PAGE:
Generalized pustular psoriasis causes pus-filled bumps and redness across a large amount of your skin.

Generalized pustular psoriasis (GPP) is a rare type of psoriasis that causes pus-filled bumps and redness across a large amount of your skin. In severe cases, more than 75% of your skin can be affected.

According to the National Psoriasis Foundation, a GPP flare-up tends to last for a few weeks followed by a period of remission where your skin partially or completely heals.

Flare-ups often cause general symptoms like fever and chills and can lead to life threatening complications like heart, kidney, or lung failure.

GPP and other forms of psoriasis develop when immune system dysregulation leads to increased inflammation and an accumulation of white blood cells in the skin. It’s not clear why this happens, but it’s thought that a combination of genetics and environmental triggers plays a role.

Keep reading to learn more about what GPP looks like and what types of symptoms it causes.

The first sign of GPP is usually inflamed and red skin that’s tender or itchy. Small pus-filled bumps called pustules appear within about 2 to 3 hours. These bumps can merge and cause large areas of pus sometimes referred to as “lakes of pus.”

Pustules dry out in the days to weeks following a flare-up and may turn red and peel.

Here are some examples of what GPP looks like.

GPP is characterized by pus-filled bumps over a large area of your body. Affected areas of skin may also be:

  • red
  • painful
  • tender
  • itchy

The Japanese Dermatological Association severity index classifies GPP based on the percentage of your skin affected:

SeverityPercentage of your skin
mildfewer than 25%
moderatebetween 25% to 75%
severemore than 75%

People with GPP often also develop symptoms affecting other body systems. These symptoms include:

It’s important to contact a doctor if you think you may have psoriasis but don’t have a diagnosis. A doctor can help you rule out other conditions that may be causing your symptoms and help you develop a treatment plan.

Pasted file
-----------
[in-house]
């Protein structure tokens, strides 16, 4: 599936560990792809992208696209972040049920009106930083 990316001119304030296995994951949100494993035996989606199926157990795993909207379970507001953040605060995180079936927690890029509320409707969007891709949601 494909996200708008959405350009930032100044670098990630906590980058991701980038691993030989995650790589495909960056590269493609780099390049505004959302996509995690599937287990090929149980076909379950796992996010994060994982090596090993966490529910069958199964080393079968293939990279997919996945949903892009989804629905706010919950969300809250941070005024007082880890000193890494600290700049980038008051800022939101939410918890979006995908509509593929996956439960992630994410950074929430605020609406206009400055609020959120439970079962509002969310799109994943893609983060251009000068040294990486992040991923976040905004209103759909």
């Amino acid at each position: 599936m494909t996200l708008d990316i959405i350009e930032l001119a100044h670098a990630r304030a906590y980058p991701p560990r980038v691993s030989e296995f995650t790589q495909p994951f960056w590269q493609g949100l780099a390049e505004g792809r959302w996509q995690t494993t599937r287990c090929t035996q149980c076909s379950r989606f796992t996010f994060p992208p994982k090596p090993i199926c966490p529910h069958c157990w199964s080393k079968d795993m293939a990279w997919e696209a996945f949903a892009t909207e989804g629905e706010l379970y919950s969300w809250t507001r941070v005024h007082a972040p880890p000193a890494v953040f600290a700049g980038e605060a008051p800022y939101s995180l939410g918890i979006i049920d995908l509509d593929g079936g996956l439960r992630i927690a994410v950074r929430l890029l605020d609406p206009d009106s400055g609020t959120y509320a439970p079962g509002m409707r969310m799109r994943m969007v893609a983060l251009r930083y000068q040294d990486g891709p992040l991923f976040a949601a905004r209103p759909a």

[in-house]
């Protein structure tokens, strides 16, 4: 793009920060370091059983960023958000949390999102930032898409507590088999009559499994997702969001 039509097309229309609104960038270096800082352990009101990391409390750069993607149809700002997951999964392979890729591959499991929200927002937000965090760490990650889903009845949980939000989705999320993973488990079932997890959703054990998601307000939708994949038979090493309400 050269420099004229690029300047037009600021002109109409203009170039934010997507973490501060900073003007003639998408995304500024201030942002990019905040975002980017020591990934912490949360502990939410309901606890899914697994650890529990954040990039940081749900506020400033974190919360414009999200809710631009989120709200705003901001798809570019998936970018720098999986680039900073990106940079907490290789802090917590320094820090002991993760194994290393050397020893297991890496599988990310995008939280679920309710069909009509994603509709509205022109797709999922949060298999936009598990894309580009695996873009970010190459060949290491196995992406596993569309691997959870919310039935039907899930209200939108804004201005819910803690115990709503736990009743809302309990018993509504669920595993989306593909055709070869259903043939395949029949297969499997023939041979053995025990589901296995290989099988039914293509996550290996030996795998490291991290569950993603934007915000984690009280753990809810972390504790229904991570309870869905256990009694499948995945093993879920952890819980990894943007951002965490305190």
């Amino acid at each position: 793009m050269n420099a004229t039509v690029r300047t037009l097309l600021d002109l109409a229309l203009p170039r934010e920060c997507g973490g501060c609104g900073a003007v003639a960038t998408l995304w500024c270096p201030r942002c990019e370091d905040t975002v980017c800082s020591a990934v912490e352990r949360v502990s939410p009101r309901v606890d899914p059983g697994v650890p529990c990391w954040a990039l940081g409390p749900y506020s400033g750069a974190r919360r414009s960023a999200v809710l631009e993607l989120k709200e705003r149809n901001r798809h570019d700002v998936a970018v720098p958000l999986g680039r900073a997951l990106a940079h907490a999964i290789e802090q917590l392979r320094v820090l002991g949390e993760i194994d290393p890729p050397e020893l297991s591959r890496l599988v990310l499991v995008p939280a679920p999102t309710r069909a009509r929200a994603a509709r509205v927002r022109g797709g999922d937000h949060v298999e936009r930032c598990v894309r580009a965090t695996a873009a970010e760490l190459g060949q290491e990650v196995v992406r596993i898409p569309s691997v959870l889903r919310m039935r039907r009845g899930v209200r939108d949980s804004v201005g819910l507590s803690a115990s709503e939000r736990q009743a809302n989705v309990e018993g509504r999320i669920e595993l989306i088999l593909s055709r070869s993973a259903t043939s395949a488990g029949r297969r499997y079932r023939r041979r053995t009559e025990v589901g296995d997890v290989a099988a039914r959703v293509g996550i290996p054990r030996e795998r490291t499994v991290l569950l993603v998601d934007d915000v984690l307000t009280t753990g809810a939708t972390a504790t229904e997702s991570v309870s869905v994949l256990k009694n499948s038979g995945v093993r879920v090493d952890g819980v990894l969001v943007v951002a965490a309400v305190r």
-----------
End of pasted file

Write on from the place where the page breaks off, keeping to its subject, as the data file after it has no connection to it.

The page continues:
Medical emergency

GPP can cause life threatening complications. If you think you might be having a GPP flare-up, it’s critical to get immediate medical attention. GPP can affect people of all ages, but it’s most common in people between the ages of 40 to 59. Call emergency medical services or go to the nearest emergency room if you experience any severe symptoms.

The World Health Organization lists two other types of pustular psoriasis in its “International Classification of Diseases 11th Revision.”

Palmoplantar pustulosis

Palmoplantar pustulosis causes pus-filled bumps on the palms of your hands and the soles of your feet. About 16% of people also have psoriasis elsewhere on their bodies.

The majority of people with palmoplantar pustulosis are smokers or former smokers. It’s speculated that smoking may activate nicotine receptors on your hands and feet that cause an inflammatory response and triggers palmoplantar pustulosis.

Acropustulosis of Hallopeau

Acropustulosis of Hallopeau causes pus-filled blisters on your fingers and toes. It’s often triggered by trauma or infection at the tip of one of your fingers or toes. In about 80% of cases, it starts on one finger or toe. The thumb is most commonly affected.

Variants of GPP

GPP can be further subdivided into categories depending on its features:

  • Von Zumbusch subtype: GPP associated with systemic symptoms like joint pain or fever
  • Annular subtype: GPP that causes round rashes with pus-filled blisters along the edges
  • Exanthematic subtype: GPP without systemic symptoms like fever or joint pain
  • Impetigo herpetiformis: GPP occurring during pregnancy

Here are some frequently asked questions that people have about GPP.

How rare is generalized pustular psoriasis?

GPP is rare, but it’s not exactly clear how many people it affects since it’s frequently misdiagnosed. Based on the results of surveys in Japan and France, researchers estimated GPP affects 1.76 and 7.46 people per million in these countries, respectively.

Research analyzing South Korean insurance data estimate GPP affects 88 to 124 people per million.

Is generalized pustular psoriasis hereditary?

Researchers aren’t exactly sure what causes GPP, but it’s thought that a combination of genetic factors and environmental triggers play a role in its development. Sometimes, GPP is associated with genetic mutations passed through families.

Mutations in the IL-36RN gene are the most frequent genetic abnormalities seen in people with GPP.

Does generalized pustular psoriasis go away?

GPP causes recurrent flare-ups that can cause pus-filled blisters that last for months. These flare-ups often occur over a lifetime.

How is generalized pustular psoriasis treated?

Spevigo became the first medication approved by the Food and Drug Administration for treating GPP in September 2022. This medication is administered through an IV to block the inflammatory pathway that leads to GPP symptoms.

Researchers are continuing to investigate the effectiveness of other medications. Imsidolimab was in stage 3 clinical trials as of December 2022.

GPP is a rare type of psoriasis that causes pus-pilled blisters to form over a large part of the body. It can cause life threatening side effects like heart or lung failure and flare-ups require immediate medical attention.